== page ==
Crisis Management

crisis

Crisis Management Needs a Plan

It is not a matter of if, but when, extraordinary and unexpected events will happen. Are your policy manuals, processes and procedures for crisis management and planning up to date and well defined? A timely, effective emergency response requires a prepared team of professionals. A company's response to crisis situations can be valuable or detrimental to its employees, brand and reputation. How the plan is executed may have long-term consequences. It's important to get it right.

There are several ways to plan for a good response before an event occurs.

  • Identify best practices. Use real events to base scenario training on.
  • Well-trained security professionals working behind the scenes can diffuse issues before they escalate out of control.
  • Position security professionals where they have the most impact during and after a crisis.
  • Assign emergency response members who are decisive, even-tempered and able to act in a professional manner no matter what or who they are facing.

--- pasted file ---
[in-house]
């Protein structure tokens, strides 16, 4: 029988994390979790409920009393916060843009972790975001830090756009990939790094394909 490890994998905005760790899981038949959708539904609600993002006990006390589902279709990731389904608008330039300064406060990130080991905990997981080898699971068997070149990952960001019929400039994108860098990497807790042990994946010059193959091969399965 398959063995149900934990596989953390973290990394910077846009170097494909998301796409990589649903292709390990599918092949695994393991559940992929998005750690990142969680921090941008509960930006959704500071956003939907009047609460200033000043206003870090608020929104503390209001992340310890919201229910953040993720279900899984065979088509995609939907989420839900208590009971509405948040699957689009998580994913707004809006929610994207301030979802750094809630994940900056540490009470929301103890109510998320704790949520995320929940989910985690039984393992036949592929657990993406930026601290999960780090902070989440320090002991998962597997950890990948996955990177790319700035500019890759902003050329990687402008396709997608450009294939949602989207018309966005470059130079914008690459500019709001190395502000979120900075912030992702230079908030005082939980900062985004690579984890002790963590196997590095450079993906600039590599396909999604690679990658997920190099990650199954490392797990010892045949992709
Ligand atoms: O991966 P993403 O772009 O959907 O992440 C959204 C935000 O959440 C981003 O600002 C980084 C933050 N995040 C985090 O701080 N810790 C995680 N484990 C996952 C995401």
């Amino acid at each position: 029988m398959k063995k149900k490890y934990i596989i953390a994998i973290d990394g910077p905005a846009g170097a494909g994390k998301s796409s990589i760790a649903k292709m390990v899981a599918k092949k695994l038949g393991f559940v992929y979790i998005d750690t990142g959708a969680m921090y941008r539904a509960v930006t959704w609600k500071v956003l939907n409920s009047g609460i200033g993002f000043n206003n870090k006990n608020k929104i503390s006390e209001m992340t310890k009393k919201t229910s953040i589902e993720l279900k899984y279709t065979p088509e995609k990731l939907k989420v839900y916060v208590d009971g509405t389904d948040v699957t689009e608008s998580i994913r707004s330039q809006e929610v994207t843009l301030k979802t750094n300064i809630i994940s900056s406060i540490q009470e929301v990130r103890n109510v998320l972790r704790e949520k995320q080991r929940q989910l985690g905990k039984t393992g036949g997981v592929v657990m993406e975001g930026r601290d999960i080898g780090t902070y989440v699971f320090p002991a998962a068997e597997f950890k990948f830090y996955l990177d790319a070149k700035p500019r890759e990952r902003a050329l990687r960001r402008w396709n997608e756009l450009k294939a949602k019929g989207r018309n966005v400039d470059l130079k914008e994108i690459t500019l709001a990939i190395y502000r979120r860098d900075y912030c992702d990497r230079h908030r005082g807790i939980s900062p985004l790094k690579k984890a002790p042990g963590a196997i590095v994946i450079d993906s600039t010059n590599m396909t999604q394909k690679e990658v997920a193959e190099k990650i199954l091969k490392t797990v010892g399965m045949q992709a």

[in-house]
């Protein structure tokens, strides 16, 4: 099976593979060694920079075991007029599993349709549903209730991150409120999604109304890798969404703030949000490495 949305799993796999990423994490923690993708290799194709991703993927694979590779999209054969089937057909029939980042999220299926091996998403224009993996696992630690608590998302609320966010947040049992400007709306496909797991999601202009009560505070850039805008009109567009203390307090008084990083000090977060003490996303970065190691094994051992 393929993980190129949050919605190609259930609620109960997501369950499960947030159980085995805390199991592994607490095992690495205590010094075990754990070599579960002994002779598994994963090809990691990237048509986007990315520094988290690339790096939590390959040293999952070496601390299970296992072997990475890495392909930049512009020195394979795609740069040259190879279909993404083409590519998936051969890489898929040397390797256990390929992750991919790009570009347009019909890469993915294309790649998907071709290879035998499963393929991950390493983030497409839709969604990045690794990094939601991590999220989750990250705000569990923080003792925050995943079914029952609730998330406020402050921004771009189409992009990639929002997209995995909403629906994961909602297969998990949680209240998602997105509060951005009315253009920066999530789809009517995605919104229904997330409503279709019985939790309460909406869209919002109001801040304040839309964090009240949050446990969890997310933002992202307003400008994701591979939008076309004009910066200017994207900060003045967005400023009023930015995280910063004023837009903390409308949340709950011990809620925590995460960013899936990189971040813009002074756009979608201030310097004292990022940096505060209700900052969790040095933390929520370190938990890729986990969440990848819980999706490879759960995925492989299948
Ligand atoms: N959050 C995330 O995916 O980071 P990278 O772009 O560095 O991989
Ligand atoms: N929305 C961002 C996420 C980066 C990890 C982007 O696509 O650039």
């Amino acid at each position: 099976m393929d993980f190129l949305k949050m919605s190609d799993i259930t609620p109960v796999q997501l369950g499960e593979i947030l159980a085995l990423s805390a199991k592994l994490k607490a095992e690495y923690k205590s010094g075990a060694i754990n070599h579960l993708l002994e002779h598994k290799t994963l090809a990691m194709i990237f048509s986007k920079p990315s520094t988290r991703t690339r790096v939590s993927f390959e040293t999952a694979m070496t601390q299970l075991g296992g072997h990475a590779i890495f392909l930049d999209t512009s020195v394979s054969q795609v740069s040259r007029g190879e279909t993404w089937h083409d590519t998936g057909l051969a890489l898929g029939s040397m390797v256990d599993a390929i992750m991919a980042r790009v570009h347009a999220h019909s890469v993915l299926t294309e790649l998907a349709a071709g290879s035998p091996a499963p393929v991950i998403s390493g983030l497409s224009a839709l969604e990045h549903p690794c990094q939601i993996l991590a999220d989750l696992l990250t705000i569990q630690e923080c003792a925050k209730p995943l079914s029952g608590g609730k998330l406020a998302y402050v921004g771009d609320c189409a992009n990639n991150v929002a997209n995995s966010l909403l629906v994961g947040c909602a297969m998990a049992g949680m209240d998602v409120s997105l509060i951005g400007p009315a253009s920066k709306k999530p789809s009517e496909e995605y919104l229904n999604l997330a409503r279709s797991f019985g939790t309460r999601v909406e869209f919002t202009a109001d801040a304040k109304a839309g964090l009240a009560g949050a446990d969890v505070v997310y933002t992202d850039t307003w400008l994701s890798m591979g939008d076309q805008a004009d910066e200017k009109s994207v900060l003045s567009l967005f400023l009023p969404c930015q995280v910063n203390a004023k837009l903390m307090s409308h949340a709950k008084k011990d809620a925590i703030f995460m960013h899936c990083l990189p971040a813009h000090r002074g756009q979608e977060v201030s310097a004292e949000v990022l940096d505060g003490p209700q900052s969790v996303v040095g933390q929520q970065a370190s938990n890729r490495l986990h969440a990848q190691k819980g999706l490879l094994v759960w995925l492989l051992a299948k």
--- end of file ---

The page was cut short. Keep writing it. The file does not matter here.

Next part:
• Keep asking: "How can we be better prepared?"

Review plans annually and practice often. With years of experience in responding to real threats and aviation accidents, Clark Consulting prepares teams to effectively plan for:

Catastrophic Events
Any event resulting in loss of life to employees or customers such as an aviation disaster, plant explosion or train wreck.

Natural Disasters
An event affects the safety of employees, customers, facility and operations. Is protecting valuable assets a part of your business continuity plan?

Violence & Terrorism
Most emergency response plans fail to recognize and incorporate workplace violence and/or terrorism into crisis planning.

Hands-On Results
Shawn Clark has directed teams in crisis situations domestically and abroad. He defined security departments' Emergency Response guidelines and led team deployments for Continental flight 1404 in Denver, Continental Connection flight 3407 in Buffalo and Continental flight 128 diversion to Miami.  Lessons learned from and applied at disaster sites and during emergency response have won him praise from those impacted to law enforcement to corporate executives.